Book Review: Everything I Never Told You
I was browsing Huffingtonpost’s book section and came across a list of the Top 20 Must Feminist Reads for young adults. I wanted to read every single book but one did jump out at me. Everything I Never Told You by Celeste Ng is a gripping tale about a Chinese American family in small town Middleton, Ohio. In it Ng explores all the themes we’ve come to love in a YA novel: parental expectations, teenage confusion, love, the need to please, the bad boy, and American identity. We’ve all experienced one or more of these issues throughout our own lives, but Ng applies an unfamiliar and dark spin.
Everything I Never Told You opens with the sad realization that Lydia Lee, favorite child of Marilyn and James Lee, is dead. It’s a shocking and unexpected way to open a book. There wasn’t a build-up. No “is she missing” or “where could she have gone” drama unfolding in the first few chapters. By starting the story with her death Ng is able to quickly cut to the meat of the storyline – reality versus the imagined.
Unlike her other two siblings, Lydia takes after her American mother. Blue-eyed and with blonde hair, Lydia is adored by her father and pushed by her mother to be the doctor she never got to be. Lydia is anything but an irresponsible child. She is smart, driven, responsible, and kind. In her parents’ eyes she is the perfect model of an American girl. Her other two siblings take after their Chinese father. They are clearly Oriental and thus unable to fully assimilate into the American way of life. Even though James was born in American everyone assumes he is an immigrant. For Marilyn, she is scrutinized as the white woman who defied conventions, gave up her dream to be a doctor, and married someone un-American; someone who doesn’t and will never fit in. So for the Lee’s, it is all on Lydia’s shoulders to be everything her parents could and will never be, and to validate their family’s place in America.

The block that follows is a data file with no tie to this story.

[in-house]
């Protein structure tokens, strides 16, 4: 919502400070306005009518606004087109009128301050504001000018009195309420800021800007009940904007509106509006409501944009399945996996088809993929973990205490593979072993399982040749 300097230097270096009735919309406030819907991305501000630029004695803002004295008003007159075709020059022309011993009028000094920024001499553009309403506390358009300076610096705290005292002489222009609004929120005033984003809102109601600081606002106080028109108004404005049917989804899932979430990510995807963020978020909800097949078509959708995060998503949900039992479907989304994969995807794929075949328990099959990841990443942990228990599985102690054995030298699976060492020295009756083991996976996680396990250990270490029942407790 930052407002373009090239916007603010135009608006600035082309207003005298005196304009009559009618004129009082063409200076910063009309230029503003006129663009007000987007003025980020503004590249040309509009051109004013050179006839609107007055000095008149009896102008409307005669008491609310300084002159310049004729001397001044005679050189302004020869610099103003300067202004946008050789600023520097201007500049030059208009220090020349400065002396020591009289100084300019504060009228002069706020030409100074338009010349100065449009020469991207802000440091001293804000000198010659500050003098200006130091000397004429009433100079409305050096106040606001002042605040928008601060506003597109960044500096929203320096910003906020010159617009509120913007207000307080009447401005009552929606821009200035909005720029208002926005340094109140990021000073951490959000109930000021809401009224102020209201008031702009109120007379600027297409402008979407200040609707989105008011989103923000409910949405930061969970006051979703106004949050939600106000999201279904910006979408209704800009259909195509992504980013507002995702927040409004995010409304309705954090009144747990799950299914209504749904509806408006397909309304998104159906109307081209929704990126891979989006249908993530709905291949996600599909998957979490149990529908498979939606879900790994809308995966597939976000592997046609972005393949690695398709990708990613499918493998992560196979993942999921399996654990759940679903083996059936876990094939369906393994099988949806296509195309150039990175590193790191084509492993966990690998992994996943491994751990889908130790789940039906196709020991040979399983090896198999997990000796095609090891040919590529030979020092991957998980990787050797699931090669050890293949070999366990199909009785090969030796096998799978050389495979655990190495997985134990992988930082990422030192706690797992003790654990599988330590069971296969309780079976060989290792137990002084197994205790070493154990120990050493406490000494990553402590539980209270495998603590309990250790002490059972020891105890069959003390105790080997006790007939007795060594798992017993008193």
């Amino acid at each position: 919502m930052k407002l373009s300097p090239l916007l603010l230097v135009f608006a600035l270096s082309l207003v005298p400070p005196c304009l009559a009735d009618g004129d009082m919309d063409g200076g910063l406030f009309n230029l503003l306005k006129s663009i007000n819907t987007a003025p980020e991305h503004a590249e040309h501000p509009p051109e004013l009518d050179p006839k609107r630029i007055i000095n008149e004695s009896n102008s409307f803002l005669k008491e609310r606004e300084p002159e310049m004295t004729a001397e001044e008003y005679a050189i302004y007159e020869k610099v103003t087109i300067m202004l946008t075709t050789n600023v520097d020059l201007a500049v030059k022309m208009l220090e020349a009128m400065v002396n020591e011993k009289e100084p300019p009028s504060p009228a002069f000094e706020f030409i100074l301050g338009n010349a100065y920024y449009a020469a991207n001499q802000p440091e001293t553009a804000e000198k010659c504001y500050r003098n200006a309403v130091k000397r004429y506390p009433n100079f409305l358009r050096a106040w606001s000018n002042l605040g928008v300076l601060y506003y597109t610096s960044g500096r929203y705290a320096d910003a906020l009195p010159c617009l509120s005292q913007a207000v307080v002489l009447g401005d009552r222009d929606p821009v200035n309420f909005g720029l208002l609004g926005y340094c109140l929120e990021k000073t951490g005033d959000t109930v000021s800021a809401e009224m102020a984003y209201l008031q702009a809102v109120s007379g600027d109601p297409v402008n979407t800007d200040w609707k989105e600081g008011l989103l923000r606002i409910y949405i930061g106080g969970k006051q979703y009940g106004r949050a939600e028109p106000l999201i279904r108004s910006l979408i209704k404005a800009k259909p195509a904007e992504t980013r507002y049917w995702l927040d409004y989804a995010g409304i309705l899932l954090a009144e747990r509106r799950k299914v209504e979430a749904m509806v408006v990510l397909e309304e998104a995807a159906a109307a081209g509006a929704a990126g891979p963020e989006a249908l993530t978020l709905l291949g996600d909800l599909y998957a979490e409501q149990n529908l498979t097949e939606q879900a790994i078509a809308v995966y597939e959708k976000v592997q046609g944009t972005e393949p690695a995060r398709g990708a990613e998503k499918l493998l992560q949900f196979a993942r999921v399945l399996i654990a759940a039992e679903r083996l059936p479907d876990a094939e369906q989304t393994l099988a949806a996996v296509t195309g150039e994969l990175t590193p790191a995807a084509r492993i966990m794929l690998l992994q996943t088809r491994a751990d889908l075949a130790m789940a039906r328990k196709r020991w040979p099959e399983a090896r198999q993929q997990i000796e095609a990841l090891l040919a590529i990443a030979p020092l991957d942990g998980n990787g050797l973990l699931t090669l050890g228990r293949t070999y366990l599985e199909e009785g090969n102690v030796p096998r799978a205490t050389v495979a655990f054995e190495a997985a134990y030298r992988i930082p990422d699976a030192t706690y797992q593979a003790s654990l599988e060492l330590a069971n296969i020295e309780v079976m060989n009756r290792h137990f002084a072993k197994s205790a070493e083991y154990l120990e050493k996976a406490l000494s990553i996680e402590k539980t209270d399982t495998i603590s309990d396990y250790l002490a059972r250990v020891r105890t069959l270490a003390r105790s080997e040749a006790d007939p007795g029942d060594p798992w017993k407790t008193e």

However, once her body is discovered this delicately woven and fragile narrative is dashed to pieces. In an effort to understand why her daughter drowned in a lake she had no business being near, Marilyn goes into her room in search of her diaries.
“With one finger, she tugs out the last diary: 1977. It will tell her, she thinks. Everything Lydia no longer can. Who she had been seeing. Why she had lied to them. Why she went down to the lake.
“The key is missing, but Marilyn jams the tip of a ballpoint into the catch and forces the flimsy lock open. The first page she sees, April 10, is blank. She checks May 2, the night Lydia disappeared. Nothing. Nothing for May 1, or anything in April, or anything in March. Every page is blank. She takes down 1976. 1975. 1974. Page after page of visible, obstinate silence. She leafs backward all the way to the very first diary, 1966: not one word. All those years of her daughter’s life, unmarked. Nothing to explain anything.”
Nothing. That is what Marilyn discovers. She is unable to find the answers to her questions and as the story continues to unfold secrets come to light and each character discovers something about themselves that is a lie. Racial tensions appear as each family member struggles with the loss of Lydia and begin to question their own place in the world. Resent and self-loathing manifest themselves through pointed-fingers and affairs. And questions are asked about what could have been done to prevent such a tragedy. By the end of the book the portrait painted of the perfectly happy and successful Asian-American family is no longer recognizable.
Everything I Never Told You is a wonderful YA drama that delves into the identity crises many interracial couples and mixed children face in America. It looks at the constraints placed and preconceived judgments people make and how that can often lead to tragedy. We learn about Lydia and her family not from what they decide to share with each other but from what they withhold and why. And as we all know – the truth always comes to light.